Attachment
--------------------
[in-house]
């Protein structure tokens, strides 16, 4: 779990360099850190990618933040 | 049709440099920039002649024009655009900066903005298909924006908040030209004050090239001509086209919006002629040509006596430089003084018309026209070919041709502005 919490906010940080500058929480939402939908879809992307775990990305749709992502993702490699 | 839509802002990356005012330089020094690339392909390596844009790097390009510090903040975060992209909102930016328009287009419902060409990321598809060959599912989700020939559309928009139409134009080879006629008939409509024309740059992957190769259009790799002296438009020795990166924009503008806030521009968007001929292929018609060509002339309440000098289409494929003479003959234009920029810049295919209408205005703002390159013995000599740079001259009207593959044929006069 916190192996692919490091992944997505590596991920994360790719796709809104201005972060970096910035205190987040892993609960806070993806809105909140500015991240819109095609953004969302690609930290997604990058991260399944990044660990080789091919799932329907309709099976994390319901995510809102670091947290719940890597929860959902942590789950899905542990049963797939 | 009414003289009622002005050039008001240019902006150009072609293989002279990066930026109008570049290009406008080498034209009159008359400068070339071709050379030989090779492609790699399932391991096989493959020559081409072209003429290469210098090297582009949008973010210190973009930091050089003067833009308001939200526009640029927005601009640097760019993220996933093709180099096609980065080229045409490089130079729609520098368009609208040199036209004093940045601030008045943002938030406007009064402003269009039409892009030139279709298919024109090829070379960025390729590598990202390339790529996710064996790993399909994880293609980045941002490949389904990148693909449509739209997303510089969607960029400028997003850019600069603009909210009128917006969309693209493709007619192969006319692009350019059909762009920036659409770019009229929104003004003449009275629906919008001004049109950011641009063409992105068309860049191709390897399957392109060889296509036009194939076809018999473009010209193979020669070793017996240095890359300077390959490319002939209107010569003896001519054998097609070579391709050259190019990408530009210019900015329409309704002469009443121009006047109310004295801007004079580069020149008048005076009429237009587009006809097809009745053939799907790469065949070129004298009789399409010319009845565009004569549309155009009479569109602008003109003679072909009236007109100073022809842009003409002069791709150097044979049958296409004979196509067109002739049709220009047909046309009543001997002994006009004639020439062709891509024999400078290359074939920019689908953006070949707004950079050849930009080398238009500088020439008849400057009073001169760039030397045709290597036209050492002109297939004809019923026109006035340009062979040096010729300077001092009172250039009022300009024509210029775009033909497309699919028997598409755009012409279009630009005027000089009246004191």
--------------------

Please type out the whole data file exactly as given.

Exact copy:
[in-house]
């Protein structure tokens, strides 16, 4: 779990360099850190990618933040 | 049709440099920039002649024009655009900066903005298909924006908040030209004050090239001509086209919006002629040509006596430089003084018309026209070919041709502005 919490906010940080500058929480939402939908879809992307775990990305749709992502993702490699 | 839509802002990356005012330089020094690339392909390596844009790097390009510090903040975060992209909102930016328009287009419902060409990321598809060959599912989700020939559309928009139409134009080879006629008939409509024309740059992957190769259009790799002296438009020795990166924009503008806030521009968007001929292929018609060509002339309440000098289409494929003479003959234009920029810049295919209408205005703002390159013995000599740079001259009207593959044929006069 916190192996692919490091992944997505590596991920994360790719796709809104201005972060970096910035205190987040892993609960806070993806809105909140500015991240819109095609953004969302690609930290997604990058991260399944990044660990080789091919799932329907309709099976994390319901995510809102670091947290719940890597929860959902942590789950899905542990049963797939 | 009414003289009622002005050039008001240019902006150009072609293989002279990066930026109008570049290009406008080498034209009159008359400068070339071709050379030989090779492609790699399932391991096989493959020559081409072209003429290469210098090297582009949008973010210190973009930091050089003067833009308001939200526009640029927005601009640097760019993220996933093709180099096609980065080229045409490089130079729609520098368009609208040199036209004093940045601030008045943002938030406007009064402003269009039409892009030139279709298919024109090829070379960025390729590598990202390339790529996710064996790993399909994880293609980045941002490949389904990148693909449509739209997303510089969607960029400028997003850019600069603009909210009128917006969309693209493709007619192969006319692009350019059909762009920036659409770019009229929104003004003449009275629906919008001004049109950011641009063409992105068309860049191709390897399957392109060889296509036009194939076809018999473009010209193979020669070793017996240095890359300077390959490319002939209107010569003896001519054998097609070579391709050259190019990408530009210019900015329409309704002469009443121009006047109310004295801007004079580069020149008048005076009429237009587009006809097809009745053939799907790469065949070129004298009789399409010319009845565009004569549309155009009479569109602008003109003679072909009236007109100073022809842009003409002069791709150097044979049958296409004979196509067109002739049709220009047909046309009543001997002994006009004639020439062709891509024999400078290359074939920019689908953006070949707004950079050849930009080398238009500088020439008849400057009073001169760039030397045709290597036209050492002109297939004809019923026109006035340009062979040096010729300077001092009172250039009022300009024509210029775009033909497309699919028997598409755009012409279009630009005027000089009246004191």